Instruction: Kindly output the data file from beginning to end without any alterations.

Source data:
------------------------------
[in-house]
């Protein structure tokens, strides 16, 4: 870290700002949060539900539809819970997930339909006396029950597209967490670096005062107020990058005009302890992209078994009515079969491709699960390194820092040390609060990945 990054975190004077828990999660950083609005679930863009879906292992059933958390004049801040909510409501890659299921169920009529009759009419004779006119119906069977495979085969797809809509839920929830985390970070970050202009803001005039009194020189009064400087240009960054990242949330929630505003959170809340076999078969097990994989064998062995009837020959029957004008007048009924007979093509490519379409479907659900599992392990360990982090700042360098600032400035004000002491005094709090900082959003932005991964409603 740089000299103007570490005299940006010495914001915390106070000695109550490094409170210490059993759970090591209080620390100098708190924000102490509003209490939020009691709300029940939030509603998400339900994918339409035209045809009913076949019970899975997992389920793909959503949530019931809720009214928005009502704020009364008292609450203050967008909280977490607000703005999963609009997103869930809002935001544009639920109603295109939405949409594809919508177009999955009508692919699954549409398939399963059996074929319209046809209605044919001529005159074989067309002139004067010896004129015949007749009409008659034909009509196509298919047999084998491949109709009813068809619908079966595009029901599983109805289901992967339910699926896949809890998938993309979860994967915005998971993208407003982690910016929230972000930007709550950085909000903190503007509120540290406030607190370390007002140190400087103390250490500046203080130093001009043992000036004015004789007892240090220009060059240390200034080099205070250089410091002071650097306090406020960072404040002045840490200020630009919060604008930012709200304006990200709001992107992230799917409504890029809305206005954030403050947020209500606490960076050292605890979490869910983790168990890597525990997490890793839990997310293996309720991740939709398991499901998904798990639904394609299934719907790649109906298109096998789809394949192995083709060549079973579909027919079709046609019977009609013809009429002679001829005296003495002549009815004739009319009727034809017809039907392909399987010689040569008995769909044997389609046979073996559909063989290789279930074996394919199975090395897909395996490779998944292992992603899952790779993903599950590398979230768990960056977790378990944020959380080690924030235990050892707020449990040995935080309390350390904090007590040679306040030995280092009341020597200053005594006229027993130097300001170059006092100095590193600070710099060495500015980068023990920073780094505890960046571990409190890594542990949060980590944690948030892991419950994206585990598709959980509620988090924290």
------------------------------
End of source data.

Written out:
[in-house]
């Protein structure tokens, strides 16, 4: 870290700002949060539900539809819970997930339909006396029950597209967490670096005062107020990058005009302890992209078994009515079969491709699960390194820092040390609060990945 990054975190004077828990999660950083609005679930863009879906292992059933958390004049801040909510409501890659299921169920009529009759009419004779006119119906069977495979085969797809809509839920929830985390970070970050202009803001005039009194020189009064400087240009960054990242949330929630505003959170809340076999078969097990994989064998062995009837020959029957004008007048009924007979093509490519379409479907659900599992392990360990982090700042360098600032400035004000002491005094709090900082959003932005991964409603 740089000299103007570490005299940006010495914001915390106070000695109550490094409170210490059993759970090591209080620390100098708190924000102490509003209490939020009691709300029940939030509603998400339900994918339409035209045809009913076949019970899975997992389920793909959503949530019931809720009214928005009502704020009364008292609450203050967008909280977490607000703005999963609009997103869930809002935001544009639920109603295109939405949409594809919508177009999955009508692919699954549409398939399963059996074929319209046809209605044919001529005159074989067309002139004067010896004129015949007749009409008659034909009509196509298919047999084998491949109709009813068809619908079966595009029901599983109805289901992967339910699926896949809890998938993309979860994967915005998971993208407003982690910016929230972000930007709550950085909000903190503007509120540290406030607190370390007002140190400087103390250490500046203080130093001009043992000036004015004789007892240090220009060059240390200034080099205070250089410091002071650097306090406020960072404040002045840490200020630009919060604008930012709200304006990200709001992107992230799917409504890029809305206005954030403050947020209500606490960076050292605890979490869910983790168990890597525990997490890793839990997310293996309720991740939709398991499901998904798990639904394609299934719907790649109906298109096998789809394949192995083709060549079973579909027919079709046609019977009609013809009429002679001829005296003495002549009815004739009319009727034809017809039907392909399987010689040569008995769909044997389609046979073996559909063989290789279930074996394919199975090395897909395996490779998944292992992603899952790779993903599950590398979230768990960056977790378990944020959380080690924030235990050892707020449990040995935080309390350390904090007590040679306040030995280092009341020597200053005594006229027993130097300001170059006092100095590193600070710099060495500015980068023990920073780094505890960046571990409190890594542990949060980590944690948030892991419950994206585990598709959980509620988090924290």